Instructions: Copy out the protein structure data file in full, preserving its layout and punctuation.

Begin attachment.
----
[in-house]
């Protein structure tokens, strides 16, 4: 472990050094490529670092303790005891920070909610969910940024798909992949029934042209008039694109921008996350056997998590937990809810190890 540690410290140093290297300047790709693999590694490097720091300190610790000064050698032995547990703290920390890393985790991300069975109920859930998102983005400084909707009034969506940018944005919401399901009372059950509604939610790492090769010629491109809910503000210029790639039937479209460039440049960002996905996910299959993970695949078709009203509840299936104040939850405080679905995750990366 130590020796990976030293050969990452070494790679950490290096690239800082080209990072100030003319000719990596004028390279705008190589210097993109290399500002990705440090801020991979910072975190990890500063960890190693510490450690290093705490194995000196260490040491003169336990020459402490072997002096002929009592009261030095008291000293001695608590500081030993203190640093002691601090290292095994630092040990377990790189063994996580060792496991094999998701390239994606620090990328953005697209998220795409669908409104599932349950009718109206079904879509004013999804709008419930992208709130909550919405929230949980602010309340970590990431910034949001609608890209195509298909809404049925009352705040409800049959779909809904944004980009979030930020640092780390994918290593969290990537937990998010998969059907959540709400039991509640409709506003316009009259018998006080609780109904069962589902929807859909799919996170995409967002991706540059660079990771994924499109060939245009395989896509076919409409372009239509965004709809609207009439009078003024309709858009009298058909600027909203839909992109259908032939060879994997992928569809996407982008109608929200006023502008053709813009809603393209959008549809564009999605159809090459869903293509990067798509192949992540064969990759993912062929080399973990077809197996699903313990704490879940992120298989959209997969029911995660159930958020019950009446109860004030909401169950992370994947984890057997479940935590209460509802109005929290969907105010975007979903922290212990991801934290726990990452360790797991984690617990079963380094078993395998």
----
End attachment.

[in-house]
């Protein structure tokens, strides 16, 4: 472990050094490529670092303790005891920070909610969910940024798909992949029934042209008039694109921008996350056997998590937990809810190890 540690410290140093290297300047790709693999590694490097720091300190610790000064050698032995547990703290920390890393985790991300069975109920859930998102983005400084909707009034969506940018944005919401399901009372059950509604939610790492090769010629491109809910503000210029790639039937479209460039440049960002996905996910299959993970695949078709009203509840299936104040939850405080679905995750990366 130590020796990976030293050969990452070494790679950490290096690239800082080209990072100030003319000719990596004028390279705008190589210097993109290399500002990705440090801020991979910072975190990890500063960890190693510490450690290093705490194995000196260490040491003169336990020459402490072997002096002929009592009261030095008291000293001695608590500081030993203190640093002691601090290292095994630092040990377990790189063994996580060792496991094999998701390239994606620090990328953005697209998220795409669908409104599932349950009718109206079904879509004013999804709008419930992208709130909550919405929230949980602010309340970590990431910034949001609608890209195509298909809404049925009352705040409800049959779909809904944004980009979030930020640092780390994918290593969290990537937990998010998969059907959540709400039991509640409709506003316009009259018998006080609780109904069962589902929807859909799919996170995409967002991706540059660079990771994924499109060939245009395989896509076919409409372009239509965004709809609207009439009078003024309709858009009298058909600027909203839909992109259908032939060879994997992928569809996407982008109608929200006023502008053709813009809603393209959008549809564009999605159809090459869903293509990067798509192949992540064969990759993912062929080399973990077809197996699903313990704490879940992120298989959209997969029911995660159930958020019950009446109860004030909401169950992370994947984890057997479940935590209460509802109005929290969907105010975007979903922290212990991801934290726990990452360790797991984690617990079963380094078993395998």